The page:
Depression by Nick Youngson CC BY-SA 3.0 ImageCreator
Most of us have experienced depression from time to time, but did you know the worst thing we can do about it is to do nothing? If you’re like me, perhaps you’ve had situational depression that resolved itself when the circumstances that caused it were resolved. Or like me, if you’ve also had a longer, more severe depression that blankets you in a dark shroud, you may decide that like your less severe depression this, too, shall pass. But what if it doesn’t? I don’t know if this is a medical term, but sometimes I’ve thought of myself as functionally depressed.
In other words I show up for life and get my “to do” lists accomplished, but it can be a struggle.
When we’re in the midst of a storm it’s often difficult to see past our worries and fears and find solid ground. For me solid ground is not when the sun comes out and the birds start chirping. It’s when I have clear vision and can think logically and make good decisions. That doesn’t mean I don’t cry and give in to my feelings, sometimes, but if I do, I don’t let myself stay there for long. At some point there will be plenty of time to breathe a sigh of relief, or grieve, but for now….
I need to be the one person I know I can always count on.
ANNIE (LEFT) AND LULU, EIGHT WEEKS OLD, THE DAY I BROUGHT THEM HOME.
Like many women who’ve had breast cancer, sometimes I think about why I’m still here. In part it was due to the type and stage of my cancer, my good physical shape and the great medical care I received, but I always come back to my faith in God and my determination to survive. And when I think about the word “survivorship,” and all the courageous people, dealing with their own set of problems, it may sound strange, but also I think of my 16-month-old puppy, Lulu.
At birth, if you’d calculated Lulu’s odds of surviving, they would have been slim to none.
PHOTOGRAPHY BY JENNIFER DENTON, ©1010PARKPLACE, 2018
How many of us envision ourselves as a healthy, active professional when we’re 94-years-old? Before I met Lee Moczygemba, it never occurred to me I might be sharp and still engaged in my community, much less involved in business. When Lee told me her age, I laughed and said, “I don’t believe you.”
She then pulled out her wallet and showed me her driver’s license so I could verify her birthdate!
KIM ALEXIS, MAY, 2018
I grew up in a small town, was a good student and swam competitively from the age of 6 on. I never focused on my body weight, shape or the foods I ate. I was CONTENT with myself. Then I was discovered and became a model and was swept up into the New York scene when I graduated high school. All of my friends were at beer parties and eating pizza in their new college campuses.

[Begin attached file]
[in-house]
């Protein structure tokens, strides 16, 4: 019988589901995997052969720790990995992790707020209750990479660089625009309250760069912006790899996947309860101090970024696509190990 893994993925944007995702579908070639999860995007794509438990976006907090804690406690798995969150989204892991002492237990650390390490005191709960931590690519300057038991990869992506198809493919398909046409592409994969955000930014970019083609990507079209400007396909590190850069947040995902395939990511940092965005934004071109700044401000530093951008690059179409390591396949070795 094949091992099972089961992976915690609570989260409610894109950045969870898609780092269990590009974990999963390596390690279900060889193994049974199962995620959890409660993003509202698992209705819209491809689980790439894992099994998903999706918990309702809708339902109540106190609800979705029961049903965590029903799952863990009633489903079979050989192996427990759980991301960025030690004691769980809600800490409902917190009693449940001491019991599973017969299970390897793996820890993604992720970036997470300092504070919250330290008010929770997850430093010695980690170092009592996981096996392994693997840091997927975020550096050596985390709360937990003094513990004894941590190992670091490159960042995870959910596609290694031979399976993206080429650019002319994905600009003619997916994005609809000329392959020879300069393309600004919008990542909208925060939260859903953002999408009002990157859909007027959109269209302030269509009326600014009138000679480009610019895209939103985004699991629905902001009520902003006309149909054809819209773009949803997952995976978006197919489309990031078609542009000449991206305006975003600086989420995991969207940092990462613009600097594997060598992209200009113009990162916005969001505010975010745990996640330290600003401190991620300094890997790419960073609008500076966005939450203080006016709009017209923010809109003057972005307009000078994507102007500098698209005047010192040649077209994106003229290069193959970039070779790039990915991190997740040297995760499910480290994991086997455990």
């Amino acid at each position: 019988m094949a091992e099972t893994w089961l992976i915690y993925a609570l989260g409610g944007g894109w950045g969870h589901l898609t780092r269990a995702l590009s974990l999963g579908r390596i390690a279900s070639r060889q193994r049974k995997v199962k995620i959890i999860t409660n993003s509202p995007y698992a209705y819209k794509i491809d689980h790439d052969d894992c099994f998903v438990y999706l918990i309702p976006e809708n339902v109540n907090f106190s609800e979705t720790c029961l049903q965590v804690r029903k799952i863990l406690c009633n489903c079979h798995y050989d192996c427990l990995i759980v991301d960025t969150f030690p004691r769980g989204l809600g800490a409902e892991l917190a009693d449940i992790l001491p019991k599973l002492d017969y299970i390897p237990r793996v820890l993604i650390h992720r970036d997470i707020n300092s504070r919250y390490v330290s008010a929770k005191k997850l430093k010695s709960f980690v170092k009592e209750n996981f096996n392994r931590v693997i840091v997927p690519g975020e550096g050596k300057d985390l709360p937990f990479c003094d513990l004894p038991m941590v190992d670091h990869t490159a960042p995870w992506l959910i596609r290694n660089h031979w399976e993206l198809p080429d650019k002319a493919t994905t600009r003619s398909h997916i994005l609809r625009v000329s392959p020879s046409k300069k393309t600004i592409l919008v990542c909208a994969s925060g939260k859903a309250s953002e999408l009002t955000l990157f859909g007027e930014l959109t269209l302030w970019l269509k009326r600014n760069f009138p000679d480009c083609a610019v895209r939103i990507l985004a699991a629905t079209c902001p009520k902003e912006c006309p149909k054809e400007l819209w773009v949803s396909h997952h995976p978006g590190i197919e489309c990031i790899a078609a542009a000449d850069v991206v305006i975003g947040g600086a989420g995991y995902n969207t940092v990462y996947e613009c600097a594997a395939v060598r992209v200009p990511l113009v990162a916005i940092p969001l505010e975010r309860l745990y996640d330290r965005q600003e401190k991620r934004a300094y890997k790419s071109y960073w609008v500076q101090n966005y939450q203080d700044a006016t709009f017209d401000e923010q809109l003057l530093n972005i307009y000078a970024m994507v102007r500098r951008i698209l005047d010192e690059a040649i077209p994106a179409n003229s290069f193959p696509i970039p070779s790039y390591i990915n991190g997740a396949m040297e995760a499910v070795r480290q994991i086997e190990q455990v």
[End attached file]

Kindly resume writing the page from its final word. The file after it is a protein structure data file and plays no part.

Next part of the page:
I was in New York City, in an apartment, wondering how many carrot sticks I could have for dinner?
Needs and wants… How many of us get the two of these confused? Do we really need a new pair of shoes, or do we want a new pair of shoes? If we spend much time online, it’s easy to understand how social media can trick us into shifting our priorities or make us think a want is really a need or at the very least… a good idea.
What are some of the things you want? What are some things you need? I’ll go first.
When I was in my 20’s, a hand lettered sign on the checkout desk of an Austin, Texas, motel made a big impression on me. It’s always cracked me up, but now when I think about it, the words on the sign are as telling about the people who stayed there as they are about the owners.
NO CHECKS, NO DANCE BANDS, NO UNMARRIED COUPLES
I’ve been chased out of two stores—on two different continents—by store owners, wielding meat cleavers. The first time was in San Francisco’s Chinatown when the owner nodded at my camera and screamed, “Not in store! Not in store!” then proceeded to run out from behind the counter and chase me down Stockton Street.
From what I could surmise, I’d insulted the dignity of a row of headless ducks in the window.
A couple of weeks ago while I was in South Florida, filming my new TV show, Food Quest, on the Food Network, I went for a run. As I pushed open the front door of the hotel, I realized how windy it was outside.
Like any good runner, I decided to head into the wind on the first part of my journey so I could take it easy on the way back.
I love lemons, but not long ago I squeezed one so hard it ripped the inside of my thumb. How did I not know you’re supposed to roll tough lemons before cutting and squeezing them? While recuperating from surgery I reflected on the various accidents I’ve had over the years.
I was surprised at how many could be attributed to rushing, including this one.